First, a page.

Types of Garden Enemies
Use lindane emulsion according to directions on the bottle or wettable powder at the rate of 1 pound of 25% wettable to 100 gallons of water. Or use chlordane at rate of 5 pounds 40% to 100 gallons. Summer sprays with dieldrin and aldrin will kill miners inside the leaves.

BOXWOOD LEAF MINER (Monarthropalpus buxi).
This fly is our most serious boxwood pest. Infested bushes often have every leaf blistered (Figure 32A) and look decidedly unthrifty, dying little by little. Inside each blotch or blister one to several small yellow to orange wriggling maggots live through the winter. Near the first of May (in New Jersey) they quiet down, acquire dark heads, and little opaque windows are formed over the blisters on underside of the leaves. Pupa cases are then pushed through these windows, and small orange flies emerge to lay eggs. Emergence varies according to the season and location. The earliest date I have recorded in my practice is May 8th, the latest May 20th; the average is May 14th. Further south emergence would be a week or two earlier. The flies are present for only 10 to 14 days, and there is only one generation.

Control. We used to rely on a sticky molasses and nicotine concoction, putting it on again after every rain and never getting much result. DDT now gives really spectacular control. One application, properly timed, of 2 tablespoons 50% wettable DDT per gallon, is effective, but it must be in place before the flies come out. They start egg-laying the same day. If cool weather delays emergence a week or more after expected, a second application of DDT may be desirable. Early summer spraying with lindane will kill young larvae in new leaves.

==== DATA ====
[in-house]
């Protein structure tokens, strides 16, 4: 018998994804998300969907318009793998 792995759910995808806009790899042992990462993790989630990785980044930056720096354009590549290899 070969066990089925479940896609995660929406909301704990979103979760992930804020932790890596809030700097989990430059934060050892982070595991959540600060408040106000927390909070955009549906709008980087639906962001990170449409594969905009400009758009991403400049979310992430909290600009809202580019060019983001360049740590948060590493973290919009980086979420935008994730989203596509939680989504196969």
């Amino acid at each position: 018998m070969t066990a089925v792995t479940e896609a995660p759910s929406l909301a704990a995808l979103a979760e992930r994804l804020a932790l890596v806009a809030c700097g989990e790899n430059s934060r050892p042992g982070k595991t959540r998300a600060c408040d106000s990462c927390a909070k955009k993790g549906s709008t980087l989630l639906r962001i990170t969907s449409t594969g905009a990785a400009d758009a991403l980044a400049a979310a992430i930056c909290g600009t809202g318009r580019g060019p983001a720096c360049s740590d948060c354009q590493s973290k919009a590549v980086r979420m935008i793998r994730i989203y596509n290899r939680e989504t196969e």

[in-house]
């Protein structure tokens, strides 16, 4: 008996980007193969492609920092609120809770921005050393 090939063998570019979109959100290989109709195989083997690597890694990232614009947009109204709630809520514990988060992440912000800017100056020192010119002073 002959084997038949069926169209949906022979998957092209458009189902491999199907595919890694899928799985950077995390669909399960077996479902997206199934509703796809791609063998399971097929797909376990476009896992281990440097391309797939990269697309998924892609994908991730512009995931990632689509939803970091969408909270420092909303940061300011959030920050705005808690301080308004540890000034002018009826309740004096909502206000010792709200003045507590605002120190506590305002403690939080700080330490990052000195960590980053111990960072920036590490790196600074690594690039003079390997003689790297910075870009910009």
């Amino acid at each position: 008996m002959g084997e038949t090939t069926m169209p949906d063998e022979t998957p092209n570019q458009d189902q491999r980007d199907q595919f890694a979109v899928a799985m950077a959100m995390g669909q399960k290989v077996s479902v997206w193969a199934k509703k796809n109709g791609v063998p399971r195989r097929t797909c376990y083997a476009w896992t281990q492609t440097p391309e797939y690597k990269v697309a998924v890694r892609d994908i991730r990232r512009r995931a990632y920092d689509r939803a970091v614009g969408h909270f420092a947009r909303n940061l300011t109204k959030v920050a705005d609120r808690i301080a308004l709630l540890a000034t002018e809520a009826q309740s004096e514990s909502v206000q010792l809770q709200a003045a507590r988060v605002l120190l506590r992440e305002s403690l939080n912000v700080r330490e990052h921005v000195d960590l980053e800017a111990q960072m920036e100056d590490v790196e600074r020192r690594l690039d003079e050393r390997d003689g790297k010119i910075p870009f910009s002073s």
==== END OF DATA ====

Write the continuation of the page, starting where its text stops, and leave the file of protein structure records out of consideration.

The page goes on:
COLUMBINE LEAF MINER (Phytomyza minusculd).
Serpentine mines, striking white winding tunnels, are seen in nearly every clump of columbine. Dark flies emerge from the soil in May and June and lay eggs on underside of leaves. Pale maggots feed for about 2 weeks, then form brown puparia on the leaves, with adults appearing in another fortnight. There are several generations a season with pupation of the last brood in the soil.

Control. Spading the ground around the clumps in spring destroys many overwintering pupae. Spray or dust foliage with DDT.

HOLLY LEAF MINER (Phytomyza ilicis)
a European insect common on American holly, sometimes on other kinds of Ilex. The pale-yellow maggot, 1/8 inch long, makes a yellow-green blotch mine visible on the upper leaf surface. It stays in the mine over winter, emerging as a small black fly in late May or when there are 2 or 3 new leaves on the terminal twigs

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